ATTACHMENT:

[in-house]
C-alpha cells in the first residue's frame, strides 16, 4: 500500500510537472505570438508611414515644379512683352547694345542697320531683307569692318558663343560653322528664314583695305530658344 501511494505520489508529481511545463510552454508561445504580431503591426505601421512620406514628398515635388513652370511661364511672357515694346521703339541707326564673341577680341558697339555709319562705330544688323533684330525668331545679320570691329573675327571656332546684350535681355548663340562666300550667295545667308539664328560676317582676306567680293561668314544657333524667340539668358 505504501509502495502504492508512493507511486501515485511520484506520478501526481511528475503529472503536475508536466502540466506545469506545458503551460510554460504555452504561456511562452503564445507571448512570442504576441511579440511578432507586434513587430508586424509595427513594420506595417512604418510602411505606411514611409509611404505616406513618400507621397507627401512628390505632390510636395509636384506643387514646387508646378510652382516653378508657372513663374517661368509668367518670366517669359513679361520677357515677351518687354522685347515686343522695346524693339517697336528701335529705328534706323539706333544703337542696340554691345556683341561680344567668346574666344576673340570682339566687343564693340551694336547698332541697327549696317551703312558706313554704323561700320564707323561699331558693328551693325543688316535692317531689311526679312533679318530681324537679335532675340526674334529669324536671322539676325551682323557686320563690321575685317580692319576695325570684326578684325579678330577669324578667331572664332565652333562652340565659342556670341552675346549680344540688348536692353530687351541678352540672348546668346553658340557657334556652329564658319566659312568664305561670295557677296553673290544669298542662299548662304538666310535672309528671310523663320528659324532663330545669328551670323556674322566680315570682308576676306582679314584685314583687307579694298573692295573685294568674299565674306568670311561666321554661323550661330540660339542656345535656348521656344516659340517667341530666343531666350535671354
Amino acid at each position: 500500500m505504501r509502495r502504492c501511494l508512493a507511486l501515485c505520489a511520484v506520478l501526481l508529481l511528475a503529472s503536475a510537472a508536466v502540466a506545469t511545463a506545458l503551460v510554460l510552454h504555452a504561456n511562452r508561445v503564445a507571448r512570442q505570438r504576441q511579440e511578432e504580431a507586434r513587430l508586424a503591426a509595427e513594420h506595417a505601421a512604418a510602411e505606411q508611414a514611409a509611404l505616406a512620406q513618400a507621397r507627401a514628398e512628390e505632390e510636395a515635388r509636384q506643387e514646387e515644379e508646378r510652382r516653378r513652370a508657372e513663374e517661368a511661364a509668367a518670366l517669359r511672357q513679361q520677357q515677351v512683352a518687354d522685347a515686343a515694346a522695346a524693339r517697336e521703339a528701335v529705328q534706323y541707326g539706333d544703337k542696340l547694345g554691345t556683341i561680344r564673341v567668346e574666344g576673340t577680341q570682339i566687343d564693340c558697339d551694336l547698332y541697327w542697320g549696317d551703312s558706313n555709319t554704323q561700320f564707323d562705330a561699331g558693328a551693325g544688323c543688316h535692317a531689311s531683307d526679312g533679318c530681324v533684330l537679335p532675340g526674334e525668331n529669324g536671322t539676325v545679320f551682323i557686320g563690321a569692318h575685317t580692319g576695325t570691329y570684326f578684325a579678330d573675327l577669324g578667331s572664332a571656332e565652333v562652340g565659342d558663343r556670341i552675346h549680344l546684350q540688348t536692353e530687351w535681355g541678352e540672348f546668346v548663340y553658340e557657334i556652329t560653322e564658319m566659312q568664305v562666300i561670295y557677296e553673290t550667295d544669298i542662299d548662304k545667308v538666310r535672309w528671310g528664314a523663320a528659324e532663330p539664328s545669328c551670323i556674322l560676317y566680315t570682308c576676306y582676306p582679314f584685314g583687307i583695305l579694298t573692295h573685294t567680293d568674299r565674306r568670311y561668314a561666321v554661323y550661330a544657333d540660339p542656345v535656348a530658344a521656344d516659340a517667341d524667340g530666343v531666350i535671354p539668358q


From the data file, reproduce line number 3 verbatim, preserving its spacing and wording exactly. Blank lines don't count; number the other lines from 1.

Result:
Amino acid at each position: 500500500m505504501r509502495r502504492c501511494l508512493a507511486l501515485c505520489a511520484v506520478l501526481l508529481l511528475a503529472s503536475a510537472a508536466v502540466a506545469t511545463a506545458l503551460v510554460l510552454h504555452a504561456n511562452r508561445v503564445a507571448r512570442q505570438r504576441q511579440e511578432e504580431a507586434r513587430l508586424a503591426a509595427e513594420h506595417a505601421a512604418a510602411e505606411q508611414a514611409a509611404l505616406a512620406q513618400a507621397r507627401a514628398e512628390e505632390e510636395a515635388r509636384q506643387e514646387e515644379e508646378r510652382r516653378r513652370a508657372e513663374e517661368a511661364a509668367a518670366l517669359r511672357q513679361q520677357q515677351v512683352a518687354d522685347a515686343a515694346a522695346a524693339r517697336e521703339a528701335v529705328q534706323y541707326g539706333d544703337k542696340l547694345g554691345t556683341i561680344r564673341v567668346e574666344g576673340t577680341q570682339i566687343d564693340c558697339d551694336l547698332y541697327w542697320g549696317d551703312s558706313n555709319t554704323q561700320f564707323d562705330a561699331g558693328a551693325g544688323c543688316h535692317a531689311s531683307d526679312g533679318c530681324v533684330l537679335p532675340g526674334e525668331n529669324g536671322t539676325v545679320f551682323i557686320g563690321a569692318h575685317t580692319g576695325t570691329y570684326f578684325a579678330d573675327l577669324g578667331s572664332a571656332e565652333v562652340g565659342d558663343r556670341i552675346h549680344l546684350q540688348t536692353e530687351w535681355g541678352e540672348f546668346v548663340y553658340e557657334i556652329t560653322e564658319m566659312q568664305v562666300i561670295y557677296e553673290t550667295d544669298i542662299d548662304k545667308v538666310r535672309w528671310g528664314a523663320a528659324e532663330p539664328s545669328c551670323i556674322l560676317y566680315t570682308c576676306y582676306p582679314f584685314g583687307i583695305l579694298t573692295h573685294t567680293d568674299r565674306r568670311y561668314a561666321v554661323y550661330a544657333d540660339p542656345v535656348a530658344a521656344d516659340a517667341d524667340g530666343v531666350i535671354p539668358q